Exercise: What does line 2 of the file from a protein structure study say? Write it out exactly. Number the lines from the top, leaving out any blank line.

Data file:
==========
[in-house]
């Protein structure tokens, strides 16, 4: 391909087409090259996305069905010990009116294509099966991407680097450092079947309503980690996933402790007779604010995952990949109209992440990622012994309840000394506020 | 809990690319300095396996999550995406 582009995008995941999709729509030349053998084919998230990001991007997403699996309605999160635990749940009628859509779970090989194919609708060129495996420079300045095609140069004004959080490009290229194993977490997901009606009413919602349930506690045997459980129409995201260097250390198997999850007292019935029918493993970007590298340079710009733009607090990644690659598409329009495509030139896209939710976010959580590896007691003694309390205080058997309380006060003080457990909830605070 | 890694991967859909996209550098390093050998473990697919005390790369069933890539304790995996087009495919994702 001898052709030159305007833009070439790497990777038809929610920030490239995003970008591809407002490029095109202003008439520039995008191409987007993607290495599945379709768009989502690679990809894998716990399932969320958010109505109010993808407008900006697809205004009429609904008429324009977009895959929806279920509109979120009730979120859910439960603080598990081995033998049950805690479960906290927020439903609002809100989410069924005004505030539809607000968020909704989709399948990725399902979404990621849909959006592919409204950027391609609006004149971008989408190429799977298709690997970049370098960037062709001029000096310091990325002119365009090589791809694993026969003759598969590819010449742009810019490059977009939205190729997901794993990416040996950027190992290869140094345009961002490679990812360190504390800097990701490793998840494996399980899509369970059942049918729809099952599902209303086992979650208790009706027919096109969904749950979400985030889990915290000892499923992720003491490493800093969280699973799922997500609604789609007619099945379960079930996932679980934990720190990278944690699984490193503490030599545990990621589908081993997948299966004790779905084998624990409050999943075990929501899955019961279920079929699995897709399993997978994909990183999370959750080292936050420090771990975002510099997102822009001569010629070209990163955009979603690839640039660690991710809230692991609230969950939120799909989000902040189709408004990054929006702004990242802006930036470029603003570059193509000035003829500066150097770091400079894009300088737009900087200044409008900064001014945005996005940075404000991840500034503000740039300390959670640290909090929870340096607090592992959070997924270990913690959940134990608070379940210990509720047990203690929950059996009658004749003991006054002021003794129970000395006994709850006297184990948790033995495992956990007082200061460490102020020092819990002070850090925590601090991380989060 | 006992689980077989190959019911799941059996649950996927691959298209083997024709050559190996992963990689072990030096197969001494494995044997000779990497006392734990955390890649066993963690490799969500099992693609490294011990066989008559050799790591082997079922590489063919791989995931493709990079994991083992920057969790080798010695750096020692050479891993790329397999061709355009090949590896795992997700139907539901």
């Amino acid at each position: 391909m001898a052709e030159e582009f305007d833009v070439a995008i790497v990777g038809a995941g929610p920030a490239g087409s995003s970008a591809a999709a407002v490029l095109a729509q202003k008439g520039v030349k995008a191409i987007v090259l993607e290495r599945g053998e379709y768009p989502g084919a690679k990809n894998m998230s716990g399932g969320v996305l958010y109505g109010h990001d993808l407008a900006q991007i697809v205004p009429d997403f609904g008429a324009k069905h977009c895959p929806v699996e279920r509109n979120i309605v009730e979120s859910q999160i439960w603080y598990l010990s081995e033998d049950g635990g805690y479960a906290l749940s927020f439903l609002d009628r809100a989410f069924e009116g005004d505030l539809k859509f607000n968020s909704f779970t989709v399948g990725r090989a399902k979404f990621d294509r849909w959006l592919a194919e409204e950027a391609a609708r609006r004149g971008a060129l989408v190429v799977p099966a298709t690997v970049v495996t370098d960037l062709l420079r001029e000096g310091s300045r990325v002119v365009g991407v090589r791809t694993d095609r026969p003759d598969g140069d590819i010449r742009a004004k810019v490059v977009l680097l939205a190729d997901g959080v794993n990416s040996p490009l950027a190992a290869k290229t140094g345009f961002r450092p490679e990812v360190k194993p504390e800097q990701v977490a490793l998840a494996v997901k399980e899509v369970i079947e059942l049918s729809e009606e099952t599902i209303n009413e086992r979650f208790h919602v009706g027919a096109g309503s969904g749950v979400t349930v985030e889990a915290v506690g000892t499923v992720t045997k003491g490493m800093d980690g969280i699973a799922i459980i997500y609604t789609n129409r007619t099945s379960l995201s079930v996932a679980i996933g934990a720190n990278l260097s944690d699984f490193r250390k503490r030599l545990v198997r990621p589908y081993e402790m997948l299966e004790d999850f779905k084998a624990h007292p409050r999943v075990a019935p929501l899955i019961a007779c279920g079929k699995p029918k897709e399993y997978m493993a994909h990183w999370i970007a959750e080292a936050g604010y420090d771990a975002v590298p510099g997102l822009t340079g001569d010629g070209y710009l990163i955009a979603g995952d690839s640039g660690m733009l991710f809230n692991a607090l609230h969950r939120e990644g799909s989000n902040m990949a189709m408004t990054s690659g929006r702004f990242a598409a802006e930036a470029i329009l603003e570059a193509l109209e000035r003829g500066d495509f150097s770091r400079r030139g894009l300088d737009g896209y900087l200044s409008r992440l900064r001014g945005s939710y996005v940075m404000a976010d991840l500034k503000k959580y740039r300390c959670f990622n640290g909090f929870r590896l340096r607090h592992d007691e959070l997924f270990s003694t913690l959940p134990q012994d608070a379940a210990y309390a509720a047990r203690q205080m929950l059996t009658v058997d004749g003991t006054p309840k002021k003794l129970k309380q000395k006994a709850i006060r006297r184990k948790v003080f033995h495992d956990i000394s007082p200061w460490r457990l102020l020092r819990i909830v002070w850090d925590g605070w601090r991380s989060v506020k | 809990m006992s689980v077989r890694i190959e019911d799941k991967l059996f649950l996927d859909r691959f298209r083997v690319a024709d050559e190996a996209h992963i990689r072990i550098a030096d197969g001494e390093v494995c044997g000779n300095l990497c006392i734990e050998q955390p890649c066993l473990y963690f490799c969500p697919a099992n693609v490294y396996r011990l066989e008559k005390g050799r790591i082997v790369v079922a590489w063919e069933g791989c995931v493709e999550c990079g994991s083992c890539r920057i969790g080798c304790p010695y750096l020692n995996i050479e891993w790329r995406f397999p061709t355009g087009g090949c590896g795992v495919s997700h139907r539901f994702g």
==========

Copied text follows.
């Protein structure tokens, strides 16, 4: 391909087409090259996305069905010990009116294509099966991407680097450092079947309503980690996933402790007779604010995952990949109209992440990622012994309840000394506020 | 809990690319300095396996999550995406 582009995008995941999709729509030349053998084919998230990001991007997403699996309605999160635990749940009628859509779970090989194919609708060129495996420079300045095609140069004004959080490009290229194993977490997901009606009413919602349930506690045997459980129409995201260097250390198997999850007292019935029918493993970007590298340079710009733009607090990644690659598409329009495509030139896209939710976010959580590896007691003694309390205080058997309380006060003080457990909830605070 | 890694991967859909996209550098390093050998473990697919005390790369069933890539304790995996087009495919994702 001898052709030159305007833009070439790497990777038809929610920030490239995003970008591809407002490029095109202003008439520039995008191409987007993607290495599945379709768009989502690679990809894998716990399932969320958010109505109010993808407008900006697809205004009429609904008429324009977009895959929806279920509109979120009730979120859910439960603080598990081995033998049950805690479960906290927020439903609002809100989410069924005004505030539809607000968020909704989709399948990725399902979404990621849909959006592919409204950027391609609006004149971008989408190429799977298709690997970049370098960037062709001029000096310091990325002119365009090589791809694993026969003759598969590819010449742009810019490059977009939205190729997901794993990416040996950027190992290869140094345009961002490679990812360190504390800097990701490793998840494996399980899509369970059942049918729809099952599902209303086992979650208790009706027919096109969904749950979400985030889990915290000892499923992720003491490493800093969280699973799922997500609604789609007619099945379960079930996932679980934990720190990278944690699984490193503490030599545990990621589908081993997948299966004790779905084998624990409050999943075990929501899955019961279920079929699995897709399993997978994909990183999370959750080292936050420090771990975002510099997102822009001569010629070209990163955009979603690839640039660690991710809230692991609230969950939120799909989000902040189709408004990054929006702004990242802006930036470029603003570059193509000035003829500066150097770091400079894009300088737009900087200044409008900064001014945005996005940075404000991840500034503000740039300390959670640290909090929870340096607090592992959070997924270990913690959940134990608070379940210990509720047990203690929950059996009658004749003991006054002021003794129970000395006994709850006297184990948790033995495992956990007082200061460490102020020092819990002070850090925590601090991380989060 | 006992689980077989190959019911799941059996649950996927691959298209083997024709050559190996992963990689072990030096197969001494494995044997000779990497006392734990955390890649066993963690490799969500099992693609490294011990066989008559050799790591082997079922590489063919791989995931493709990079994991083992920057969790080798010695750096020692050479891993790329397999061709355009090949590896795992997700139907539901």